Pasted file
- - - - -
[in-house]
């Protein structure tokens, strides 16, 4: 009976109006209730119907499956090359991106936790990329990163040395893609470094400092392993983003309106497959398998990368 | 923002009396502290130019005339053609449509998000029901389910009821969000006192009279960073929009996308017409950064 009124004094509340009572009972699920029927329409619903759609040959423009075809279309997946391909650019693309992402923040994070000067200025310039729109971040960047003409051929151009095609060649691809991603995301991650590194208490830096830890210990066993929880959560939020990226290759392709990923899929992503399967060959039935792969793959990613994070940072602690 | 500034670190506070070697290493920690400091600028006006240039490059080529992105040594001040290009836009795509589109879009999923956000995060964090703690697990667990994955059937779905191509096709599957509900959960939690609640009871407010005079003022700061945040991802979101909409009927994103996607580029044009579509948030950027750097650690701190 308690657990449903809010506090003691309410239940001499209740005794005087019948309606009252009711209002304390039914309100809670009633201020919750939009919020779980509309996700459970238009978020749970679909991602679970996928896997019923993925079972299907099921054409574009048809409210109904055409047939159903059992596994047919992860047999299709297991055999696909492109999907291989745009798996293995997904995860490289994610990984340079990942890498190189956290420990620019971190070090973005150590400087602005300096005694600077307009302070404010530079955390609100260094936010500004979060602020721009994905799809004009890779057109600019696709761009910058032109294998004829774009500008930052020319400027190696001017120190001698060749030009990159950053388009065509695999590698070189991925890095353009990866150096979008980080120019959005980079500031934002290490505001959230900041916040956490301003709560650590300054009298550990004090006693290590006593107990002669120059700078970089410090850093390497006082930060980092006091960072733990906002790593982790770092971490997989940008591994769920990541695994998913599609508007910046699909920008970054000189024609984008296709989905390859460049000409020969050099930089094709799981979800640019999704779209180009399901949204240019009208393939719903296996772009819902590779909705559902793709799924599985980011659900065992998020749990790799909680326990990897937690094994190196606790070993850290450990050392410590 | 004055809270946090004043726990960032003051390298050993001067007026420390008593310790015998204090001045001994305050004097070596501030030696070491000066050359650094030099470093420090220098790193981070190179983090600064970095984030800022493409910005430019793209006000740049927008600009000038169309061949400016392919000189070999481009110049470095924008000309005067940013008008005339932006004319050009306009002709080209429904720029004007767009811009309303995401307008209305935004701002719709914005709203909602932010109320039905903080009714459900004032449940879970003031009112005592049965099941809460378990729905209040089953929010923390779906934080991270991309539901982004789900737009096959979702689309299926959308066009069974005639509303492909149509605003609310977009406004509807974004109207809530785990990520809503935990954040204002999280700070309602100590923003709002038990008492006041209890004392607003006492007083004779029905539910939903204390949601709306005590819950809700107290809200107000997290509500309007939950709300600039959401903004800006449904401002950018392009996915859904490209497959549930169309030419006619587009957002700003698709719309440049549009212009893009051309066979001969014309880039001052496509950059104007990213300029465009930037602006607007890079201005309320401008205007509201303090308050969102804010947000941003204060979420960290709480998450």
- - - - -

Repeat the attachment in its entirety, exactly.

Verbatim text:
[in-house]
């Protein structure tokens, strides 16, 4: 009976109006209730119907499956090359991106936790990329990163040395893609470094400092392993983003309106497959398998990368 | 923002009396502290130019005339053609449509998000029901389910009821969000006192009279960073929009996308017409950064 009124004094509340009572009972699920029927329409619903759609040959423009075809279309997946391909650019693309992402923040994070000067200025310039729109971040960047003409051929151009095609060649691809991603995301991650590194208490830096830890210990066993929880959560939020990226290759392709990923899929992503399967060959039935792969793959990613994070940072602690 | 500034670190506070070697290493920690400091600028006006240039490059080529992105040594001040290009836009795509589109879009999923956000995060964090703690697990667990994955059937779905191509096709599957509900959960939690609640009871407010005079003022700061945040991802979101909409009927994103996607580029044009579509948030950027750097650690701190 308690657990449903809010506090003691309410239940001499209740005794005087019948309606009252009711209002304390039914309100809670009633201020919750939009919020779980509309996700459970238009978020749970679909991602679970996928896997019923993925079972299907099921054409574009048809409210109904055409047939159903059992596994047919992860047999299709297991055999696909492109999907291989745009798996293995997904995860490289994610990984340079990942890498190189956290420990620019971190070090973005150590400087602005300096005694600077307009302070404010530079955390609100260094936010500004979060602020721009994905799809004009890779057109600019696709761009910058032109294998004829774009500008930052020319400027190696001017120190001698060749030009990159950053388009065509695999590698070189991925890095353009990866150096979008980080120019959005980079500031934002290490505001959230900041916040956490301003709560650590300054009298550990004090006693290590006593107990002669120059700078970089410090850093390497006082930060980092006091960072733990906002790593982790770092971490997989940008591994769920990541695994998913599609508007910046699909920008970054000189024609984008296709989905390859460049000409020969050099930089094709799981979800640019999704779209180009399901949204240019009208393939719903296996772009819902590779909705559902793709799924599985980011659900065992998020749990790799909680326990990897937690094994190196606790070993850290450990050392410590 | 004055809270946090004043726990960032003051390298050993001067007026420390008593310790015998204090001045001994305050004097070596501030030696070491000066050359650094030099470093420090220098790193981070190179983090600064970095984030800022493409910005430019793209006000740049927008600009000038169309061949400016392919000189070999481009110049470095924008000309005067940013008008005339932006004319050009306009002709080209429904720029004007767009811009309303995401307008209305935004701002719709914005709203909602932010109320039905903080009714459900004032449940879970003031009112005592049965099941809460378990729905209040089953929010923390779906934080991270991309539901982004789900737009096959979702689309299926959308066009069974005639509303492909149509605003609310977009406004509807974004109207809530785990990520809503935990954040204002999280700070309602100590923003709002038990008492006041209890004392607003006492007083004779029905539910939903204390949601709306005590819950809700107290809200107000997290509500309007939950709300600039959401903004800006449904401002950018392009996915859904490209497959549930169309030419006619587009957002700003698709719309440049549009212009893009051309066979001969014309880039001052496509950059104007990213300029465009930037602006607007890079201005309320401008205007509201303090308050969102804010947000941003204060979420960290709480998450």